Monday, August 27, 2012

Following Ordinances Impacts our City


The other day my neighbor stopped me. She said her mom, who is also a Taylorsville resident, was frustrated by the numerous number of code and ordinance violators in her neighborhood. She expressed concerns about our city "going down hill" because residents have stopped taking care of their property.

Other residents of Taylorsville have expressed similar concerns. Generally we have one or two code enforcement officers who drive around the city and remind residents that they do have a duty to keep their property nice and to obey the laws and ordinances of the city.

Complying with the ordinances helps your property value and your neighbor's property value. If you choose to not mow your lawn for a month or let your weeds grow four feet tall, it impacts your neighbors. Most people like living in neighborhoods where the properties are well maintained. 

When properties are unsightly, it impacts our ability to attract good businesses to Taylorsville. Businesses want to locate in cities where residents care and take pride in their properties. 

Studies show that crime increases when property maintenance decreases. We keep our city healthy and vibrant when we all do our part to keep our property well maintained. 

Here are some other code enforcement tips that will help us maintain a healthy community:

  1. Trees overhanging the sidewalk must be trimmed up to a minimum height of seven feet above the sidewalk.  During the summer months, code enforcement officials are inundated with calls about low-hanging trees making it difficult for pedestrians to use the sidewalk. In addition, trees must be trimmed to a minimum height of 13-1/2 feet above the roadway.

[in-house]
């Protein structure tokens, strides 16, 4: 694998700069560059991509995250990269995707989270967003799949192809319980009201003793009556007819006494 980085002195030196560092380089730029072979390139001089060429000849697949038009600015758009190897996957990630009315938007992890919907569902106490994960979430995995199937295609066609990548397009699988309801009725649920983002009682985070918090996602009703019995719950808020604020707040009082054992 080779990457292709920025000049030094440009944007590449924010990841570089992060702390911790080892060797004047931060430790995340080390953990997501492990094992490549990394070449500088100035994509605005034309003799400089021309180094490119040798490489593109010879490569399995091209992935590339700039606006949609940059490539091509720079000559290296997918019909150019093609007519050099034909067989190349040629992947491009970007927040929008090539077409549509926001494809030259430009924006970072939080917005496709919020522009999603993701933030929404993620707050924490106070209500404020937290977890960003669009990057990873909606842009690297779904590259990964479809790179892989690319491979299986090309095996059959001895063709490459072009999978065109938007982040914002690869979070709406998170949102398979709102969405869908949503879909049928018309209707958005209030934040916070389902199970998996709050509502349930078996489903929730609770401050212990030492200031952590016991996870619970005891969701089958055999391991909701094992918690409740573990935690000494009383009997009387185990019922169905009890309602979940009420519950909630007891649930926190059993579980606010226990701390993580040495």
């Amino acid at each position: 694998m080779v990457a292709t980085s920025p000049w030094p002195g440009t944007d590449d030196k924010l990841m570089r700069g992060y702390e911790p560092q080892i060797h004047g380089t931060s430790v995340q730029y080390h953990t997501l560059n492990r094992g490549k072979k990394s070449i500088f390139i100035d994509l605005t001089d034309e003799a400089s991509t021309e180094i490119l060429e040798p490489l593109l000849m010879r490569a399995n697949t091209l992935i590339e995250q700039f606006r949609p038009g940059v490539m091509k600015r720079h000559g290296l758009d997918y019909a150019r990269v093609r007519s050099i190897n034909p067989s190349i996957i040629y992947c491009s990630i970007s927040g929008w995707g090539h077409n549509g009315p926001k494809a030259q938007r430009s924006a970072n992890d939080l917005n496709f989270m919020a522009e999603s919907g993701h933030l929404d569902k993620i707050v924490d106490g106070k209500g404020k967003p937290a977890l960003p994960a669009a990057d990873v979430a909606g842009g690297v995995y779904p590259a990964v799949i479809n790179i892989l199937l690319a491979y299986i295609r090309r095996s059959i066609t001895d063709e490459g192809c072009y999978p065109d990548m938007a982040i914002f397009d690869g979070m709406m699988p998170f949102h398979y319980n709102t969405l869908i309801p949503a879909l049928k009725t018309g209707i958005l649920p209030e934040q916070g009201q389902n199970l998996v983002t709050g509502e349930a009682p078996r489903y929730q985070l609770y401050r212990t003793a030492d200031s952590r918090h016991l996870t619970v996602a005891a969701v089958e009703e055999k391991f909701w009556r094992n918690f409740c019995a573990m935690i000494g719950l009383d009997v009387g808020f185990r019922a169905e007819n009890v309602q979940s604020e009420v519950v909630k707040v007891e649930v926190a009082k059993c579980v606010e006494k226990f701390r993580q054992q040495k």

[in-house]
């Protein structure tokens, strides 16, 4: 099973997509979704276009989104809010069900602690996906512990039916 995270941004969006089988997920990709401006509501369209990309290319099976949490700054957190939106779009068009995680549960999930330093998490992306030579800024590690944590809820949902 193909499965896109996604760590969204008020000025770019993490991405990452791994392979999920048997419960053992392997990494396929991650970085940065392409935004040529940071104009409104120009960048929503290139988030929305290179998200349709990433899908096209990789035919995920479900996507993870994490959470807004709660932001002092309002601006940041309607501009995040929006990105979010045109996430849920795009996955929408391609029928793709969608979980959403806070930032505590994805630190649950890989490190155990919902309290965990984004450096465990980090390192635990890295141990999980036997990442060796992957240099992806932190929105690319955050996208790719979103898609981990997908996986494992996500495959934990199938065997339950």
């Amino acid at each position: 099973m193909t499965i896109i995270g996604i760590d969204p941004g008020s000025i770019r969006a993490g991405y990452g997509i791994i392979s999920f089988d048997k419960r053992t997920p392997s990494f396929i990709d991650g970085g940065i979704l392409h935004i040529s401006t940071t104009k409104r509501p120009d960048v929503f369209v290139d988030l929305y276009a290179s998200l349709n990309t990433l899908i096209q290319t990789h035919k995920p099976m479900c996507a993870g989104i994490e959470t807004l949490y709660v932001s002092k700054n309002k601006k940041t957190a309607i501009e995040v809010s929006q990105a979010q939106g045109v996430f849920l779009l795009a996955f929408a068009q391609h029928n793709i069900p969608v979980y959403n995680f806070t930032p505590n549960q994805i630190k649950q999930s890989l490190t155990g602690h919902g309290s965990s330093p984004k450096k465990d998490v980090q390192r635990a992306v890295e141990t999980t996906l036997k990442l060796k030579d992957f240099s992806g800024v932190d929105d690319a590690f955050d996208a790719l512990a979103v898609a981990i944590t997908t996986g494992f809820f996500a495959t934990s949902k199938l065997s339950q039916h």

2. All bushes, vines and other vegetation near the city sidewalk must be trimmed back to the edge of the sidewalk. Vegetation which encroaches on the sidewalk makes it difficult for pedestrians. This is especially true for those with special needs such as wheelchair-bound individuals and individuals with motorized wheelchairs. Vegetation must also be trimmed so that it does not overhang the curb line.
  3. All residential property is required to have landscaping in the front of the home.  Landscaping can take on several forms- grass, all types of plants and other allowed vegetation, decorative rock, mulch and bark. Lawns must be kept mowed and watered.
  4. Basketball standards must not be left at curbside. This causes an obstruction to vehicles on the roadway. Portable basketball standards must be completely on your property and not overhang the street.       
  5. All R-1 zones in the city (most of the residential areas) must be maintained as single family dwellings. That means that only one family can live in the home. We have an influx of calls about homes in R-1 zones being converted into multiple family dwellings. This is in direct violation of single family dwelling (R-1) ordinance.    
  6. Taylorsville contracts with West Valley Animal Services for all animal complaints. If you have a problem with a neighbor who has an animal that is troublesome, please contact West Valley Animal Services at: 801-965-5800. West Valley Animal Services is able to address any problems you may have with a neighboring pet in a timely manner.